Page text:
The African Caribbean diaspora consists of diverse anglophone, francophone, and hispanic populations. The majority of Afro Caribbeans are descendants of former enslaved people who were brought over from their African homeland between the 15th-19th century by colonial countries France, England, and Spain.
Due to the growing sugar cane business, European colonists aimed to use free slave labour on plantations to gain more profit.This period was marked by several movements and uprisings, such as the Haitian Revolution. One commonality of the different slave revolts, was the emphasis on black consciousness, and the importance of keeping the connection to Africa.
Music and dance were huge elements of empowerment and communication. Enslaved people gathered to discuss their situations and the possibilities to free themselves of oppression. An example was the birth of calypso in Trinidad and Tobago. To undermine potential revolts, Africans brought to Trinidad and Tobago were forbidden from practicing their cultural traditions and speaking their languages.
These people used Calypso music to secretly communicate with each other. Although calypso music on the surface may sound very joyful, deep topics such as escape plans, slave masters, and situations on plantations, were discussed. The structure of Calypso derives from West African griot tradition, which follows a call and response method. One person (griot) leads the musical conversation. Calypso music has its origin in a genre called Kaiso, meaning 'let us join'. It's believed to have been brought over by the Igbo tribe of Nigeria, and was used as a form of empowerment and encouragement.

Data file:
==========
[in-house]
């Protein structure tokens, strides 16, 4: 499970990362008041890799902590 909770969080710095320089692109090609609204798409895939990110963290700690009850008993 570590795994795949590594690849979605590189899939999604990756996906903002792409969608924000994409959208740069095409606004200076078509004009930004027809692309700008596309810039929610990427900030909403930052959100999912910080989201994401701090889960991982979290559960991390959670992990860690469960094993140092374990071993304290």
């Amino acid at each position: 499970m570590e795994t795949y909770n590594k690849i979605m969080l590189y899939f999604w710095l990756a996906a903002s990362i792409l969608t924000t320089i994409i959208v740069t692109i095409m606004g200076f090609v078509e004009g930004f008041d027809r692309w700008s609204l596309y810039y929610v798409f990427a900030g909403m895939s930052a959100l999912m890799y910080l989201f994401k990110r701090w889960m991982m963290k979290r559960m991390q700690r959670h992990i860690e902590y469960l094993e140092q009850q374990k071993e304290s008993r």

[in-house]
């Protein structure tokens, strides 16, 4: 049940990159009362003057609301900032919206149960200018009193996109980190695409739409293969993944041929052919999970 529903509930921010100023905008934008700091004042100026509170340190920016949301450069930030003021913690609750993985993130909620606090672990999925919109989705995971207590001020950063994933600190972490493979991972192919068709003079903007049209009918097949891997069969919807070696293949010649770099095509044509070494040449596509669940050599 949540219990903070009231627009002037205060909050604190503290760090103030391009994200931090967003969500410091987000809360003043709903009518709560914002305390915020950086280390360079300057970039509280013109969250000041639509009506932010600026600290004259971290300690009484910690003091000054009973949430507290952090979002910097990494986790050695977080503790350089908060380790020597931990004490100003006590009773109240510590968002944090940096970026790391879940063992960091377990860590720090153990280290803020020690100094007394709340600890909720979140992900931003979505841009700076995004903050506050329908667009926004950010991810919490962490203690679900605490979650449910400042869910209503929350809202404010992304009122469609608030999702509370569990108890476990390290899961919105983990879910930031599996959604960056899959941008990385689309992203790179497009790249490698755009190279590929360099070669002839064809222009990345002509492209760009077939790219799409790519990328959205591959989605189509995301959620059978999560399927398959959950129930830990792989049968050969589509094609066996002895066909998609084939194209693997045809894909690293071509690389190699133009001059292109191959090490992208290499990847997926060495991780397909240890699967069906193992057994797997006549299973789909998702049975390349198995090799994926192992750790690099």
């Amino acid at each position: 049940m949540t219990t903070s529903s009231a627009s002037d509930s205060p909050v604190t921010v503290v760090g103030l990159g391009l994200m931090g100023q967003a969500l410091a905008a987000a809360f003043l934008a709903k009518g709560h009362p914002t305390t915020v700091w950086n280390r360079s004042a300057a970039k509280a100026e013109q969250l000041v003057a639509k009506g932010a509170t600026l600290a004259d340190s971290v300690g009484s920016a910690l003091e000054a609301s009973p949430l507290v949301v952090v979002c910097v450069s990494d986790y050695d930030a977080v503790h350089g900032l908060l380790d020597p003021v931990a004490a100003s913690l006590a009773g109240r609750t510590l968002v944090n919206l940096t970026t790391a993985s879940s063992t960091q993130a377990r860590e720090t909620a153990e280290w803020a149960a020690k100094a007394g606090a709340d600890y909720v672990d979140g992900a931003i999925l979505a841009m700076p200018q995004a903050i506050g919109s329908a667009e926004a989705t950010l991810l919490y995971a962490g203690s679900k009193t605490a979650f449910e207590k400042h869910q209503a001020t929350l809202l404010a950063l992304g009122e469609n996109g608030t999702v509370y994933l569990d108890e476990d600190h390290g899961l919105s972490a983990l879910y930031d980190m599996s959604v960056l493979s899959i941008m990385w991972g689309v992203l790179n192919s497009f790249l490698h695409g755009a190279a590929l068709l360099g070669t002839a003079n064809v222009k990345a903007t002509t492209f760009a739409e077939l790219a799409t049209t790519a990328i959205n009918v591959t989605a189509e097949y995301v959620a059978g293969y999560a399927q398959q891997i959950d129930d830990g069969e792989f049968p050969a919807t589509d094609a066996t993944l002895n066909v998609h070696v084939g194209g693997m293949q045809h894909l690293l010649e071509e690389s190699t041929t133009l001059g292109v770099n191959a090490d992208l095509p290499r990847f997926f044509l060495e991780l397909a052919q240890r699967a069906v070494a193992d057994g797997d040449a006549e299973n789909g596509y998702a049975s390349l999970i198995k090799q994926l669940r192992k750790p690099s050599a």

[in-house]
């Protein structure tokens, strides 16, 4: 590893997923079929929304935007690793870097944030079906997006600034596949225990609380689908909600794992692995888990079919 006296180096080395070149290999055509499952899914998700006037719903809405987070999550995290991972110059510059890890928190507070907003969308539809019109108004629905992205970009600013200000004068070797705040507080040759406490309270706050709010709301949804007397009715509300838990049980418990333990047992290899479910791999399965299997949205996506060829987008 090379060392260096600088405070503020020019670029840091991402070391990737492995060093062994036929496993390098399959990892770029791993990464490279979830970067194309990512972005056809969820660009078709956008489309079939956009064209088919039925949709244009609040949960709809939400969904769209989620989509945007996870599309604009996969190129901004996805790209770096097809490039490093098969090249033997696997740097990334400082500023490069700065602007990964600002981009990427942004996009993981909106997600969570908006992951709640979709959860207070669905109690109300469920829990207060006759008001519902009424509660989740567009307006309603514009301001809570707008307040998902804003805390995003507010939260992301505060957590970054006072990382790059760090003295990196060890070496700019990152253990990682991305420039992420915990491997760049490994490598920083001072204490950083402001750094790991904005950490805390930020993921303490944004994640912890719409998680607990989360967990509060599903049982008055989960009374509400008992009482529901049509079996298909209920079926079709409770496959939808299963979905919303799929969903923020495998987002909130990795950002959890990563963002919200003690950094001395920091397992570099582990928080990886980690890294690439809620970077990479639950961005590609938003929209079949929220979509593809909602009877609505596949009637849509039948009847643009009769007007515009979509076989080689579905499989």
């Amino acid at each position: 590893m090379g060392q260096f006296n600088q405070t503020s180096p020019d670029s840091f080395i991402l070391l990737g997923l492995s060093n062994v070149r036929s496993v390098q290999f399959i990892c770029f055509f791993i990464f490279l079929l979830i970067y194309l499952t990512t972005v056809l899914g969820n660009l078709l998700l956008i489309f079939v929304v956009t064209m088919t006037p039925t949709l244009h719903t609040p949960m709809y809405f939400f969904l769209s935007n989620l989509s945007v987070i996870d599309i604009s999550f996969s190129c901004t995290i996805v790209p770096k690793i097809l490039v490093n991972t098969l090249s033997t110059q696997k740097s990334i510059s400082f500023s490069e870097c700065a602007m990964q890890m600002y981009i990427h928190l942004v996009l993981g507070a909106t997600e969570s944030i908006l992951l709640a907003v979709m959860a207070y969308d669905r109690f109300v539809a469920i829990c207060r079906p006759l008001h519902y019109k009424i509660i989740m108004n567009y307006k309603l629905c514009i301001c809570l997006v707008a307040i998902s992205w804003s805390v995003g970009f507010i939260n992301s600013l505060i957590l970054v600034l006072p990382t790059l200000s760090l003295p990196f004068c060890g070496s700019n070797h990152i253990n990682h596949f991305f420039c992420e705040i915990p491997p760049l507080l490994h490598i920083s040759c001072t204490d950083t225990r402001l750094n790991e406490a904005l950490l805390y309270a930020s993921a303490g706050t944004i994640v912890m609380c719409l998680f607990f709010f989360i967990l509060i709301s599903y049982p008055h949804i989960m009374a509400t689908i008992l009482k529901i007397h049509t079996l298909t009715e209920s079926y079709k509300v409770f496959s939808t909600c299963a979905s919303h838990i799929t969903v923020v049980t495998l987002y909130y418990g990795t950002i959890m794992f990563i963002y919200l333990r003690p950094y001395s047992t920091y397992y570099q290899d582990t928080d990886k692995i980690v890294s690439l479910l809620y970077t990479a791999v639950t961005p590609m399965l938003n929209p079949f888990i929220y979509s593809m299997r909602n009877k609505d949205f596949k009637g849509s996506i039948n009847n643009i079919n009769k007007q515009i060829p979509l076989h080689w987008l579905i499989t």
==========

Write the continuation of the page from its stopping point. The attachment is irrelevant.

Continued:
As the colonial countries became aware of the empowering function of calypso, they attempted to forbid it. Nonetheless, calypso continued to be spread across Caribbean countries, and in the early to mid 20th century, it became popular worldwide.
Source: Laurie Jacklin, Caribbean African diaspora, 19th–20th, BBC